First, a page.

P resident Donald Trump on Thursday signed a long-delayed cybersecurity executive order that launches sweeping reviews of the federal government’s digital vulnerabilities and directs agencies to adopt specific security practices.

The directive is Trump’s first major action on cyber policy and sets the stage for the administration’s efforts to secure porous federal networks that have been repeatedly infiltrated by digital pranksters, cyber thieves and government-backed hackers from China and Russia.

“The trend is going in the wrong direction in cyberspace, and it’s time to stop that trend and reverse it on behalf of the American people,” White House Homeland Security Adviser Tom Bossert told reporters during a Thursday afternoon briefing.

Cyber specialists say the order breaks little new ground but is vastly improved over early drafts, which omitted input from key government policy specialists. The final version, cyber watchers say, essentially reaffirms the gradually emerging cyber policy path of the past two administrations.

But Bossert said that while the Obama administration made “a lot of progress” on cyber, that it didn’t do “nearly enough.”

The executive order creates a bevy of reviews, including an assessment of the cyber risks at every agency. The executive fiat also orders a review of current efforts to protect vital infrastructure like power plants and hospitals, as well as a report on building the cyber workforce, which is facing significant shortages of well-trained employees.

As part of the executive order’s IT upgrade initiative, administration officials will study the feasibility of transitioning to shared IT services and networks across the government. An estimated 80 percent of the $80 billion federal IT budget goes toward taking care of aging systems.

If the government doesn’t start to use joint IT services — such as cloud computing — Bossert said “we’re going to be behind the eight-ball for a long time.”

Senior Trump adviser Jared Kushner’s Office of American Innovation will play a significant role in the federal IT modernization effort. Earlier this month, Trump signed an executive order creating the American Technology Council, with Kushner as director, to help coordinate that effort.

A senior administration official told reporters in a background briefing that the tech council would have “the responsibility for managing” the “very difficult implementation process” of modernizing federal IT systems.

Thursday’s signing is the most concrete step Trump has taken to follow through on the numerous vows he made during the campaign and after his November victory regarding cybersecurity.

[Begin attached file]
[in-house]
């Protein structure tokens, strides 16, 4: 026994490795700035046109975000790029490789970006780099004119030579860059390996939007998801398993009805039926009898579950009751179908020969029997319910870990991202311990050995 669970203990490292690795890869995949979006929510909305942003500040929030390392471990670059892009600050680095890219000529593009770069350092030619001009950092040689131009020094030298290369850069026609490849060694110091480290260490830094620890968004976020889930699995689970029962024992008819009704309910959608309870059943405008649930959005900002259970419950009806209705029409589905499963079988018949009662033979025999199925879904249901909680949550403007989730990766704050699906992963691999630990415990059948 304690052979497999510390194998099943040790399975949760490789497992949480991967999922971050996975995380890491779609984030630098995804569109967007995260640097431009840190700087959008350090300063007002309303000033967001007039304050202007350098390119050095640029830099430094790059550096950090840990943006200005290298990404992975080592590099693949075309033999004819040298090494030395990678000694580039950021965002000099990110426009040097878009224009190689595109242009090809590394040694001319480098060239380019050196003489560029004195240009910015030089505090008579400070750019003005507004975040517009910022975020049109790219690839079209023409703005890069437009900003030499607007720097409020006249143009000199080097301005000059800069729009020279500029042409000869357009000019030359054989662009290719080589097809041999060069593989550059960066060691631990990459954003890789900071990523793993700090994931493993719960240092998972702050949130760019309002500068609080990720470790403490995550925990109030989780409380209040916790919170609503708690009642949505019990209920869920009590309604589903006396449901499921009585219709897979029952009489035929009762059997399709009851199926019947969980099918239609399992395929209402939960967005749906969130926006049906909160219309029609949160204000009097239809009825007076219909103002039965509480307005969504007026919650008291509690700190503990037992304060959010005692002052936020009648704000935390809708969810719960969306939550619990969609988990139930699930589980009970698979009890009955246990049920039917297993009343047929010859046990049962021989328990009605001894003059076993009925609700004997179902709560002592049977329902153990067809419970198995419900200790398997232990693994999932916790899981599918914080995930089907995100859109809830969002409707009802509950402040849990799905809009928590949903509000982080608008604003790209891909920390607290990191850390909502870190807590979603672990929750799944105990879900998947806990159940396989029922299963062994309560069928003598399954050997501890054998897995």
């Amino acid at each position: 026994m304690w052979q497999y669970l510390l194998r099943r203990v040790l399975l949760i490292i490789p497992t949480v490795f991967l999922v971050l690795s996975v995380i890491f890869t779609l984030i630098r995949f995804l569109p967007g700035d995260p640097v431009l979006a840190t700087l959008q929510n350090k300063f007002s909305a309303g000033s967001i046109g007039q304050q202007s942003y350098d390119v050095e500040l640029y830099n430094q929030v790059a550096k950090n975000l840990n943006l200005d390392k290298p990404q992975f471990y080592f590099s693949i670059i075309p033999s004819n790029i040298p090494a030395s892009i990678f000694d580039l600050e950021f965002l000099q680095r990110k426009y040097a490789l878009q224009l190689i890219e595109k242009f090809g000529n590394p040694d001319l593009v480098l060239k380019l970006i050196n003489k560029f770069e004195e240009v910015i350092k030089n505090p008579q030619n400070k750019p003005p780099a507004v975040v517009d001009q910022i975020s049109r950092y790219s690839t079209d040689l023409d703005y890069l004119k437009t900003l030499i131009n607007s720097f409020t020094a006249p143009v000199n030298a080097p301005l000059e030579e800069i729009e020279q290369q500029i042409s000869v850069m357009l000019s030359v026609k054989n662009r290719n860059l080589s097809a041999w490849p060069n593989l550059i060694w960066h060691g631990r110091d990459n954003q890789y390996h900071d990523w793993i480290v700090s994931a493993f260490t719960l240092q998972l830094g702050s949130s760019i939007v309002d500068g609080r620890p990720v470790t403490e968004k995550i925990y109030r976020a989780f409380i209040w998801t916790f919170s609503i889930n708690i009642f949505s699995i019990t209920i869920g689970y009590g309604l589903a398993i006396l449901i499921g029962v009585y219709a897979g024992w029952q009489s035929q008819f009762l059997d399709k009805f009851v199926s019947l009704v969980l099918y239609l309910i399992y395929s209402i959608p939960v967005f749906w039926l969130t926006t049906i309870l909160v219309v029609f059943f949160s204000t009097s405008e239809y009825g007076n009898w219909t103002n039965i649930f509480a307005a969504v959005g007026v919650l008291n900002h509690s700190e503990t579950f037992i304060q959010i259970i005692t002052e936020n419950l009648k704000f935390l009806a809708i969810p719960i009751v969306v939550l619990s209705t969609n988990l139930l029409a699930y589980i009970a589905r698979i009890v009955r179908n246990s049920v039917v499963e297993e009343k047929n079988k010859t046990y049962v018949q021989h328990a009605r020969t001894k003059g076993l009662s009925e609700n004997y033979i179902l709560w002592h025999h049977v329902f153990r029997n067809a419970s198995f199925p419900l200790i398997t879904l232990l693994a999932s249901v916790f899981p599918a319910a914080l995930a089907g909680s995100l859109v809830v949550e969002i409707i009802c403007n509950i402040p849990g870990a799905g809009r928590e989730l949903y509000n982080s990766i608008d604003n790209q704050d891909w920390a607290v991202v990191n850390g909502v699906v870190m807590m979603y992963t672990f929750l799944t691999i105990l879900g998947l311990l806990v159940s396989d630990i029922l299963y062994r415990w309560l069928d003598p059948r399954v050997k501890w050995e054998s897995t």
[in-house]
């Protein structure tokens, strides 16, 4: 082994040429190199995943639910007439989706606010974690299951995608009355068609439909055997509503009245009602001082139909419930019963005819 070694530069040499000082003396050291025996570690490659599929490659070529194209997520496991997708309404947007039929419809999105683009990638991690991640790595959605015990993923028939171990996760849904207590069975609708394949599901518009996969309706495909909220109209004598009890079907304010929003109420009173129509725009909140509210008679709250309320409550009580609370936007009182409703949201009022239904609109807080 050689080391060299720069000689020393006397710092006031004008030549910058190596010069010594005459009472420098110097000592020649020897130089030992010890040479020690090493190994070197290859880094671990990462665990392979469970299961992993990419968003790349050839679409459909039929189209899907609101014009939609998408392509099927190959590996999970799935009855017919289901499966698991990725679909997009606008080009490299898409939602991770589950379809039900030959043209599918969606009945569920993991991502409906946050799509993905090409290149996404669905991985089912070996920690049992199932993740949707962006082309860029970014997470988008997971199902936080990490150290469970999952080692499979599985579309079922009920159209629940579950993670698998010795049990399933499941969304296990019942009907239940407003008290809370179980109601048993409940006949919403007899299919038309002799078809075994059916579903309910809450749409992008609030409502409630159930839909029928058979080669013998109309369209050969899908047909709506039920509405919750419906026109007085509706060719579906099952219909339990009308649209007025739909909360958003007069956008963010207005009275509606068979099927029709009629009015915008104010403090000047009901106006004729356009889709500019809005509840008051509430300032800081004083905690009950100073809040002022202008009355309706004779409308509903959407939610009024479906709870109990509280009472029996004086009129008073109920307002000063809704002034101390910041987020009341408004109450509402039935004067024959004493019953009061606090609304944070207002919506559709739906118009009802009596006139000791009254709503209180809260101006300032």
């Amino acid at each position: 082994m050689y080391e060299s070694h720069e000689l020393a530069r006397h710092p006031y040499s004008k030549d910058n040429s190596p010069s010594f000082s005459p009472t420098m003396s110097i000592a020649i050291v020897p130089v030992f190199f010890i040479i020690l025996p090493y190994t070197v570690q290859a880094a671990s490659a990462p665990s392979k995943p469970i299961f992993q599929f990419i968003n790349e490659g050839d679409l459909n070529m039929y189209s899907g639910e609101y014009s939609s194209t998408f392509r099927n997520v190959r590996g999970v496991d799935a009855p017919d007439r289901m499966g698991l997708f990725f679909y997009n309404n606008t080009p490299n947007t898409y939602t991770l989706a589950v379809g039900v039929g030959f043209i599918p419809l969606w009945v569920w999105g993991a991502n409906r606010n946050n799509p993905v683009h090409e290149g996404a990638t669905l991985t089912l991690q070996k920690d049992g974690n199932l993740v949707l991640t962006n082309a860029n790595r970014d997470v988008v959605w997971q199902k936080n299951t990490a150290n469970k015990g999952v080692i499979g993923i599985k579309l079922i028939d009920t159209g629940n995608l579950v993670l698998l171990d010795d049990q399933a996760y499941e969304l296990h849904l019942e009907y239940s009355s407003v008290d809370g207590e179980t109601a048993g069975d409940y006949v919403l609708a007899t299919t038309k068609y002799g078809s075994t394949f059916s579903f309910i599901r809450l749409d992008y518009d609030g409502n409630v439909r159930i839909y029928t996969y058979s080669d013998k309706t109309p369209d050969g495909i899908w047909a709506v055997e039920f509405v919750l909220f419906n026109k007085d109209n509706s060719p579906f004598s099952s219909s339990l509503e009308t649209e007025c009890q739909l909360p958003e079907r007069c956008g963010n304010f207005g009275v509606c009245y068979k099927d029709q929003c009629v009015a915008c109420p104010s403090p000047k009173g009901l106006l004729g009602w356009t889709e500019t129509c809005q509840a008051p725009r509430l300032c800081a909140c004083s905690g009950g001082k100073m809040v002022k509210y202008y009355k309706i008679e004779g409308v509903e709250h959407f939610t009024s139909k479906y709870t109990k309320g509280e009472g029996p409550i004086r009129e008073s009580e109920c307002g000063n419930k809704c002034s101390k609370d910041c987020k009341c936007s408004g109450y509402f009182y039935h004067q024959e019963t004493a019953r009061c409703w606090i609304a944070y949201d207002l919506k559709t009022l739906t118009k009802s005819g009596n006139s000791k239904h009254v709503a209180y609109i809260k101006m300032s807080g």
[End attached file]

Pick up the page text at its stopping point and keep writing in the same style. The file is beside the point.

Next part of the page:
Once an obscure technical issue far from the political spotlight, cybersecurity has slowly gained prominence in recent years as digital crooks and cyber spies breached major companies like Target and Sony, as well as federal agencies like the Office of Personnel Management, which houses sensitive background check forms.

Trump has also been under pressure to take action after suspected Russian-backed hackers rattled the 2016 presidential election, infiltrating Hillary Clinton’s campaign and strategically leaking documents in what U.S. intelligence officials believe was an attempt to help install Trump in the Oval Office. The FBI is currently conducting an investigation into whether Trump aides coordinated with Moscow at all on the interference campaign.

During the transition between administrations, Trump vowed to get to the bottom of Russia’s alleged digital assault. But so far, Trump has failed to put together a promised team to investigate the hacking, and he has repeatedly suggested that parties other than Moscow may have been responsible.

Trump has also come under fire from both Democrats and some Republicans for his decision to fire FBI Director James Comey earlier this week amid the bureau’s ongoing counterintelligence investigation into whether the Trump campaign colluded at all with the Kremlin on its 2016 hacking operation.

But Thursday’s executive order — which comes as the White House tries to contain the fallout from Comey’s dismissal — does not address Russia’s election-year meddling.

Instead, it follows through on Trump’s campaign promises to examine the digital defenses protecting both the government and private sector, and to establish a plan for better locking down networks that have often left treasure troves of data exposed to hackers.